From Tom's Desk

Urgent Care

What’s the role of urgent care centers in a shared-risk, value-based world?
For a look, check out the small number of patients and clinicians living in that world right now, such as concierge and direct patient care (DPC) practices.
They don’t use urgent cares at all.
Their patients are paying good money for personal access to their docs, access at need, outside the anti-innovation restrictions imposed by regulators.
They use the emergency room for emergencies---they contact their clinicians for everything else.
Why should they pay for medical care twice?
That’s how the world is going to work under global patient spending caps and that’s how you’ll identify good healthcare systems.
The good systems won’t have allied urgent cares. The systems with over-worked and disengaged primes will.
Today’s world still has enough fee-for-service care to justify urgent care investments, but recognize that those days are numbered.
Concentrate on developing your own primary care network and leave the urgent care centers to the under-performers.


You Should Know...

Late to the Party?

The gold rush has really begun in earnest.  


Bloomberg and Forbes both recently documented the explosion of existing Medicare Advantage Organizations (MCOs) ramping up recruitment efforts as well as new players entering the field.


With commercial product margins capped and an enormous amount of venture capital money sloshing around looking for a return, Medicare Advantage is the one bright spot in an otherwise rotting industry.


We’ve been documenting the trend here for a while, but only as the most recent proposal period has matured has the true scope of the expansion become apparent.


UHC predicts as many as 50% of seniors will sign up be enrolled in Medicare Advantage.


Capital and labor intensive, with a 3-5 year lead time to profitability, these MAO initiatives represent a big bet—-with odds increasingly stacked against success.


Regulatory push-back, the increasing costs and complexity of an aging population and the exponentiating technology requirements are only a few reasons to be cautious.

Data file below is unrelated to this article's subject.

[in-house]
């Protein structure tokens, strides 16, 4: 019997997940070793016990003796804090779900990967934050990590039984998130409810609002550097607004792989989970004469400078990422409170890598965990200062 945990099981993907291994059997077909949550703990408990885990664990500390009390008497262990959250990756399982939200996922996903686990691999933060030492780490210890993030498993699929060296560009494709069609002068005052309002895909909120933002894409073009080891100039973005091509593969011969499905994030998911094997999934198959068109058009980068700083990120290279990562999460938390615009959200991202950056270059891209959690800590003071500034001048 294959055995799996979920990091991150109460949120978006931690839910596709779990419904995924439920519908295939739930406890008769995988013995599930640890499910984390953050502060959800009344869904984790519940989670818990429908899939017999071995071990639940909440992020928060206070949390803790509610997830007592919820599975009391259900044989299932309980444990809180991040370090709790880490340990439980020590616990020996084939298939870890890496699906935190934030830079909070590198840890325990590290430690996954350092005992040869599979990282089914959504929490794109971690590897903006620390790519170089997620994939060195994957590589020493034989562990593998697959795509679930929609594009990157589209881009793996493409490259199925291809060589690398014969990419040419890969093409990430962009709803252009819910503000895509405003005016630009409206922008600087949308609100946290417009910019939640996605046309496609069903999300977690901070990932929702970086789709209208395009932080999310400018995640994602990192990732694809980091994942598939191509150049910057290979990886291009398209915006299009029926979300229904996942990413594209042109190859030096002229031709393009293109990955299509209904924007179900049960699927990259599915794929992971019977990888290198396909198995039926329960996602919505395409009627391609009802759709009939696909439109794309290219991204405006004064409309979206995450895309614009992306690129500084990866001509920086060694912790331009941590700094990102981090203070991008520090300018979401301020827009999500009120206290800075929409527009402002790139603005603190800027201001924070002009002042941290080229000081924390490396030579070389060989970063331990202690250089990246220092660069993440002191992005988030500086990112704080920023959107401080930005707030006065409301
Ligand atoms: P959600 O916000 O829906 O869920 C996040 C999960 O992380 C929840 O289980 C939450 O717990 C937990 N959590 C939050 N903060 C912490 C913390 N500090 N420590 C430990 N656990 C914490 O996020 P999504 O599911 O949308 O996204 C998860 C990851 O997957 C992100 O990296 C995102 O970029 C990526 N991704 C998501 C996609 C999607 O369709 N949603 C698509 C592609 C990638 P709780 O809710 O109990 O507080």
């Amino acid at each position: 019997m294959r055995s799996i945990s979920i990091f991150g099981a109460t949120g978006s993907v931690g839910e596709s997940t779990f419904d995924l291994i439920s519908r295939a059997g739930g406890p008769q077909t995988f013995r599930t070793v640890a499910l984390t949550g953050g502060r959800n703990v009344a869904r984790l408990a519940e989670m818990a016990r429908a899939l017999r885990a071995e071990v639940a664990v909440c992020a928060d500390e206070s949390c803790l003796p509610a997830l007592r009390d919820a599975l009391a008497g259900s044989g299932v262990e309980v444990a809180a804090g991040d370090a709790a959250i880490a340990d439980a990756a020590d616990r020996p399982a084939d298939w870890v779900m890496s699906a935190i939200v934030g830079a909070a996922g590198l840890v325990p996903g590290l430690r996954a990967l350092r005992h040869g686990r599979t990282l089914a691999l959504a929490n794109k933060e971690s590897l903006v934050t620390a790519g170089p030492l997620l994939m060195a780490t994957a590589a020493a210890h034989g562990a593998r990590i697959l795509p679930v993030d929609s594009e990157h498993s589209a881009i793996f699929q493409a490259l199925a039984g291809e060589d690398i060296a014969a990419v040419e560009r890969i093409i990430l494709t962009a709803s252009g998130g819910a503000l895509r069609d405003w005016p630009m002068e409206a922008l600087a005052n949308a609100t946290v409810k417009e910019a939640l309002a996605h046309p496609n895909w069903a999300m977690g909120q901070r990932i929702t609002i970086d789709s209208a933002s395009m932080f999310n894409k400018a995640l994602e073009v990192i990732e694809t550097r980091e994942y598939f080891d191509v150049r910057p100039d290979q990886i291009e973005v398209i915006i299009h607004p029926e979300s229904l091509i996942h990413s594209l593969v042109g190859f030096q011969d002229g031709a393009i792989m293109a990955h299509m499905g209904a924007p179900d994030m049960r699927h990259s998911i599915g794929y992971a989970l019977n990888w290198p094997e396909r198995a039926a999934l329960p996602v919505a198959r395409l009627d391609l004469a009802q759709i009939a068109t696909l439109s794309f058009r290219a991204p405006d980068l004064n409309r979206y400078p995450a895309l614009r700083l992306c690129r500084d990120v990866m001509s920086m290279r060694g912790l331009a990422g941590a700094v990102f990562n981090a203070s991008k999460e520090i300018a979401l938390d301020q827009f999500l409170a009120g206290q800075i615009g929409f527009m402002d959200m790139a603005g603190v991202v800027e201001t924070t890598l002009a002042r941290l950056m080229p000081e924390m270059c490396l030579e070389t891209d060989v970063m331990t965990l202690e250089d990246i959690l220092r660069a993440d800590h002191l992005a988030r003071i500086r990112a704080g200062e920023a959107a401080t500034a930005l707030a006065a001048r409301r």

An unmotivated, disengaged workforce is another.


I’m going to save you hundreds of millions of dollars—-right now.


What worked in the past with Medicare Advantage will not work in the future.


If you try to start or expand a system with the same premium stripping tactics that are currently being used, you’re going to lose your shirt.


In five years—-after spending Lord knows how much money—-almost all these MAOs will be consolidating and deemphasizing their Medicare Advantage lines of service.


Except the ones who actually control their costs by innovating care delivery now.


They’ll have seized the opportunity of a lifetime.


And they'll have the best cared-for patients as well.

High-Value Insight

Pulmonary Hypertension
If your patient undergoes an echocardiogram or a cardiac catheterization, systematically check the documentation regarding pulmonary artery pressure (PAP) measurement.
Pulmonary hypertension (ICD-10 I27.2x), is defined as a tricuspid valve regurgitation velocity of >3.4 m/sec and a systolic PAP > 40 mm Hg on echo or a directly measured mean PAP of >24 on cath.
The measurements are always recorded but are often overlooked by clinicians.
The condition has significant clinical implications for your patient—and can increase your capitation by as much as a third.
So, make it a point to review these results as they come across your desk. If you ordered the test yourself, you should be able to document and submit the code through an addendum to the visit when the test was requested. If not, bring your patient in, address the condition during the visit and submit it at that time.

It’s a great way to catch and bank additional revenue--before you need it.

Q&A with Dr. Tom

What’s the smile test and how should I use it?
As that rare clinician who understands risk coding, it’s possible for you to jack up your RAF score by scrambling for every esoteric risk-code you can find.
Avoid the temptation.
All clinician have experience “buffing” the chart—emphasizing certain aspects of documentation to attain a specific regulatory result.
There were always opportunities to capture the odd risk code just to capture revenue.  Individually, any would pass muster.  Collectively, they would have stood out—in a bad way.
How did I, the Medicare Advantage Master, keep myself out of trouble?
The smile test.
While doing my charts, I would imagine myself defending my documentation and code submission to a peer—someone I knew and respected.
If I couldn’t do it without smiling, I didn’t do it.
I addressed, documented and submitted—all using the smile test.
And I found I slept much better at night.
And was still a tremendous success.
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